How to Stay Hydrated in the Summer Heat

How to Stay Hydrated in the Summer Heat

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Summer heat represents a great risk not only for people with the cardiovascular disease, but also for healthy people. The real challenge we all are experiencing is how to stay hydrated in the summer heat. According to medical experts, dehydration puts our bodies in the danger zone, where we can experience exhaustion, fatigue, headache, and even heart stroke. A main problem with dehydration is that people often miss to recognize its symptoms and fail to enter a proper amount of water that can replenish extensive perspiration during summer. Many of us tend to think that if we are not thirsty, there is no need for water intake. However, experts suggest drinking water and other liquid (except alcohol) in large quantities when temperatures reach their peak. To avoid dehydration, the article “H2O 101 – Stay Hydrated & Beat the Heat!” gives us some useful tips.

How to Stay Hydrated in the Summer Heat

• Use Helpful Tricks/Rules to Keep Hydration Top of Mind – it is recommended that women intake between 2-2.7 liters of water a day, while men should consume
between 3-3.7 liters per day. Not all of us think in liters so a good way to remember is by following the 8×8 or 10×10 rule, i.e. women should drink at
least eight 8oz glasses of water per day, and men should try aiming for ten 10oz glasses.

• Know Your Lifestyle – If you workout heavily and/or often, live in a hot climate or are out in the heat frequently, or even if you’re pregnant and/or
breast feeding, all of these circumstances require a larger water intake each day.

• Eat More Fruits and Veggies – You may not realize it, but many fruits and vegetables are packed with h2O. Furthermore, many of them include key nutrients
that allow your body to better absorb and use the water you’re drinking.

• Keep a water bottle (or mug, canteen, etc) within reach – The more you make drinking water something that requires extra effort (i.e. getting up to grab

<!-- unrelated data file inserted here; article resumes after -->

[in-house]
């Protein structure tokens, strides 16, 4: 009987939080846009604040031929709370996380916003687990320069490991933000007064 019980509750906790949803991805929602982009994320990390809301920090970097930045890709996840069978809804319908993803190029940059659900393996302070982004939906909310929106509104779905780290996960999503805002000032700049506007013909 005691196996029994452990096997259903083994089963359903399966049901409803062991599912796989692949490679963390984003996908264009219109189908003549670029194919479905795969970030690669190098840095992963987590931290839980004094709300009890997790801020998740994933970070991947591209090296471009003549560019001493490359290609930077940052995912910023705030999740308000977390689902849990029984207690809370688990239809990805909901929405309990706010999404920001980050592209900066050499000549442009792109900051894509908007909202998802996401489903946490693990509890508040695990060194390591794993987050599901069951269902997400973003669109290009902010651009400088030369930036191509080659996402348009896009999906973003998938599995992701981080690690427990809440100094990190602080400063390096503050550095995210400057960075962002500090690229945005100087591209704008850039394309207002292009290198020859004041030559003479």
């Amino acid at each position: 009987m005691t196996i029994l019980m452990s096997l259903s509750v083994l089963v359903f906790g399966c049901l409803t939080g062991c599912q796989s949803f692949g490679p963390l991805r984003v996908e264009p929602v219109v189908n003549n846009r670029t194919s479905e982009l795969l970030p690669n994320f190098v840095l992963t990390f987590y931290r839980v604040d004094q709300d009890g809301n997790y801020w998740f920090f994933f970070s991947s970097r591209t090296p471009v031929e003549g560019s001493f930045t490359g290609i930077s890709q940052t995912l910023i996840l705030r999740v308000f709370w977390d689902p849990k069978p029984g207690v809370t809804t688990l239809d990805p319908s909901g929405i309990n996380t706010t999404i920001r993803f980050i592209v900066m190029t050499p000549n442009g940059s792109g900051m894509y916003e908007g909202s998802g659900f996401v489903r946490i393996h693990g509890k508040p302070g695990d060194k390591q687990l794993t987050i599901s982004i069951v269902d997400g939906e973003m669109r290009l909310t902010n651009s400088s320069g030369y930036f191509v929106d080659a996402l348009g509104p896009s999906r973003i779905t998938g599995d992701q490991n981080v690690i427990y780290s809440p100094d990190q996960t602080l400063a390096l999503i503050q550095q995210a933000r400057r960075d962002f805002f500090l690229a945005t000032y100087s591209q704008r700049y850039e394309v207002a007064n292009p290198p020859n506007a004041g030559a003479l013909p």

cup after cup), the less likely you are to drink enough of it. Keep a large sized water bottle or container of some sort nearby and within reach at all
times. If it’s in front of you and easy to grab, you’re much more likely to drink it!

• Put Down the Soda – They do contain water and there isn’t hard evidence to suggest they dehydrate you, caffeinated or otherwise, but when you consume
sodas, you are drinking fluid, and therefore, feel like your thirst is being quenched. Because of this, many Americans end up unintentionally substituting
soda for water, and not consuming enough water as a result.

• Mix it Up – If you reduce your soda intake and don’t feel like you have enough fun in your beverage repertoire, mix it up! You can incorporate flavored
waters or sparkling water, or try adding a slice of lemon, lime, or even orange to your standard purified water.

Except pure water, our bodies lose essential minerals and electrolytes through perspiration. Thus sometimes, drinking more water is not enough to overcome dehydration. Medical experts recommend eating soup, at least five portions of fresh fruits and vegetables, and drink mineral water. Especially important are foods that contain potassium such as bananas or orange juice. For those who exercise, drinking more water is a must. During exercise, experts suggest not only water intake but also drink some of the sports drinks. After training, a light meal based on fresh fruits or vegetables, accompanied with yogurt can quench our need for lost nutrients. Experts have also warned us against energy drink that cannot replace water and can even harm our body during the summer heat. If we reconsider summer heat wave as a risky period for our body, the challenge we are about to accept is to take more care of our needs. In this way, we will provide all necessary nutrients and fresh water at any time and place and avoid all uncomfortable symptoms regarding hydration.

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